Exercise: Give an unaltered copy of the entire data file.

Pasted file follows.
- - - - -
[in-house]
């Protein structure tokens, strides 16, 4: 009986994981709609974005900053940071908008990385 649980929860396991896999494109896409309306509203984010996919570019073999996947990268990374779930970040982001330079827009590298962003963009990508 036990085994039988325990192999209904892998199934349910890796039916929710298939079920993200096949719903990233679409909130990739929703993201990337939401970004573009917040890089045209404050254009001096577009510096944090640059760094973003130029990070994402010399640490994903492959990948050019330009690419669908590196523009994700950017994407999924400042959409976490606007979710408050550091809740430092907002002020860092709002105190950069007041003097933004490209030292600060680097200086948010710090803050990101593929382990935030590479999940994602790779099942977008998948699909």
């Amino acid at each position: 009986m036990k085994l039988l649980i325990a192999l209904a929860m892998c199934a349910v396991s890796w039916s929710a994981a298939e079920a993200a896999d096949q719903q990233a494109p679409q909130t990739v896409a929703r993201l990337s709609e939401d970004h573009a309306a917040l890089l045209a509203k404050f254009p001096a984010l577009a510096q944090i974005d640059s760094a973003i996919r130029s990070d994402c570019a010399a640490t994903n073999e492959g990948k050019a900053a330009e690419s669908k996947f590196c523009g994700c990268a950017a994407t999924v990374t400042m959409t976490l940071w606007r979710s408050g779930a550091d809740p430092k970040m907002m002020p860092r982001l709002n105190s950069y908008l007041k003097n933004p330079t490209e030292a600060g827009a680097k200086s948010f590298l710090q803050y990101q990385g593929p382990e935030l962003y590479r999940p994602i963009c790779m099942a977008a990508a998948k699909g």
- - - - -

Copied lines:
[in-house]
């Protein structure tokens, strides 16, 4: 009986994981709609974005900053940071908008990385 649980929860396991896999494109896409309306509203984010996919570019073999996947990268990374779930970040982001330079827009590298962003963009990508 036990085994039988325990192999209904892998199934349910890796039916929710298939079920993200096949719903990233679409909130990739929703993201990337939401970004573009917040890089045209404050254009001096577009510096944090640059760094973003130029990070994402010399640490994903492959990948050019330009690419669908590196523009994700950017994407999924400042959409976490606007979710408050550091809740430092907002002020860092709002105190950069007041003097933004490209030292600060680097200086948010710090803050990101593929382990935030590479999940994602790779099942977008998948699909």
């Amino acid at each position: 009986m036990k085994l039988l649980i325990a192999l209904a929860m892998c199934a349910v396991s890796w039916s929710a994981a298939e079920a993200a896999d096949q719903q990233a494109p679409q909130t990739v896409a929703r993201l990337s709609e939401d970004h573009a309306a917040l890089l045209a509203k404050f254009p001096a984010l577009a510096q944090i974005d640059s760094a973003i996919r130029s990070d994402c570019a010399a640490t994903n073999e492959g990948k050019a900053a330009e690419s669908k996947f590196c523009g994700c990268a950017a994407t999924v990374t400042m959409t976490l940071w606007r979710s408050g779930a550091d809740p430092k970040m907002m002020p860092r982001l709002n105190s950069y908008l007041k003097n933004p330079t490209e030292a600060g827009a680097k200086s948010f590298l710090q803050y990101q990385g593929p382990e935030l962003y590479r999940p994602i963009c790779m099942a977008a990508a998948k699909g």